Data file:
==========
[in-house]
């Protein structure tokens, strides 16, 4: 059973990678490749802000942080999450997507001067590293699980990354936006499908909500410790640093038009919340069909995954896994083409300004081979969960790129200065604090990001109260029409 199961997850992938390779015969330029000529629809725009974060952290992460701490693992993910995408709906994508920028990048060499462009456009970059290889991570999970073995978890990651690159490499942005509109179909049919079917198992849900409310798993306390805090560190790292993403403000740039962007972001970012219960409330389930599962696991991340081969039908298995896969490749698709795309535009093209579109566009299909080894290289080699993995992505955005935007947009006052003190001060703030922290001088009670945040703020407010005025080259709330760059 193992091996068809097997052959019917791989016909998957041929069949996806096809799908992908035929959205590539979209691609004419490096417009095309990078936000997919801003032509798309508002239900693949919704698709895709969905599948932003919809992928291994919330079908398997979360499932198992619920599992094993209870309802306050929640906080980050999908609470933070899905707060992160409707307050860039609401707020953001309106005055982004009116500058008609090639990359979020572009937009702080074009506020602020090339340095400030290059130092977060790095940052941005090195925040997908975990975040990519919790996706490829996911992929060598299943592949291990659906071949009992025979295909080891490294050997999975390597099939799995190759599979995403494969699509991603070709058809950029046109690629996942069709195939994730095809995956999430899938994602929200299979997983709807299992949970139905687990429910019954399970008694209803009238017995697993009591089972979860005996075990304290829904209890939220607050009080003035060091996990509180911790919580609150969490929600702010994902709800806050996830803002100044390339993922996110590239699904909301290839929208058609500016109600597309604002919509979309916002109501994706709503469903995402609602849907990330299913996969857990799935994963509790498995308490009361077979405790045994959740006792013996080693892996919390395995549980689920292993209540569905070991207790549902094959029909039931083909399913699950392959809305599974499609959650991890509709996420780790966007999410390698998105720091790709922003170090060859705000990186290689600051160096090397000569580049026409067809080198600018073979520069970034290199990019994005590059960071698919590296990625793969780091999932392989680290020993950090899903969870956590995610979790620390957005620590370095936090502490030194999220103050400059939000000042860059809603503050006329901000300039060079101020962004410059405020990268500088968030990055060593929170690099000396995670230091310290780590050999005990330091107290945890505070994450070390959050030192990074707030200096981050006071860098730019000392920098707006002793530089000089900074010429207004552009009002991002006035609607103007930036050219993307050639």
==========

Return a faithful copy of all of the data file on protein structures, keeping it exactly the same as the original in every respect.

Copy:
[in-house]
């Protein structure tokens, strides 16, 4: 059973990678490749802000942080999450997507001067590293699980990354936006499908909500410790640093038009919340069909995954896994083409300004081979969960790129200065604090990001109260029409 199961997850992938390779015969330029000529629809725009974060952290992460701490693992993910995408709906994508920028990048060499462009456009970059290889991570999970073995978890990651690159490499942005509109179909049919079917198992849900409310798993306390805090560190790292993403403000740039962007972001970012219960409330389930599962696991991340081969039908298995896969490749698709795309535009093209579109566009299909080894290289080699993995992505955005935007947009006052003190001060703030922290001088009670945040703020407010005025080259709330760059 193992091996068809097997052959019917791989016909998957041929069949996806096809799908992908035929959205590539979209691609004419490096417009095309990078936000997919801003032509798309508002239900693949919704698709895709969905599948932003919809992928291994919330079908398997979360499932198992619920599992094993209870309802306050929640906080980050999908609470933070899905707060992160409707307050860039609401707020953001309106005055982004009116500058008609090639990359979020572009937009702080074009506020602020090339340095400030290059130092977060790095940052941005090195925040997908975990975040990519919790996706490829996911992929060598299943592949291990659906071949009992025979295909080891490294050997999975390597099939799995190759599979995403494969699509991603070709058809950029046109690629996942069709195939994730095809995956999430899938994602929200299979997983709807299992949970139905687990429910019954399970008694209803009238017995697993009591089972979860005996075990304290829904209890939220607050009080003035060091996990509180911790919580609150969490929600702010994902709800806050996830803002100044390339993922996110590239699904909301290839929208058609500016109600597309604002919509979309916002109501994706709503469903995402609602849907990330299913996969857990799935994963509790498995308490009361077979405790045994959740006792013996080693892996919390395995549980689920292993209540569905070991207790549902094959029909039931083909399913699950392959809305599974499609959650991890509709996420780790966007999410390698998105720091790709922003170090060859705000990186290689600051160096090397000569580049026409067809080198600018073979520069970034290199990019994005590059960071698919590296990625793969780091999932392989680290020993950090899903969870956590995610979790620390957005620590370095936090502490030194999220103050400059939000000042860059809603503050006329901000300039060079101020962004410059405020990268500088968030990055060593929170690099000396995670230091310290780590050999005990330091107290945890505070994450070390959050030192990074707030200096981050006071860098730019000392920098707006002793530089000089900074010429207004552009009002991002006035609607103007930036050219993307050639």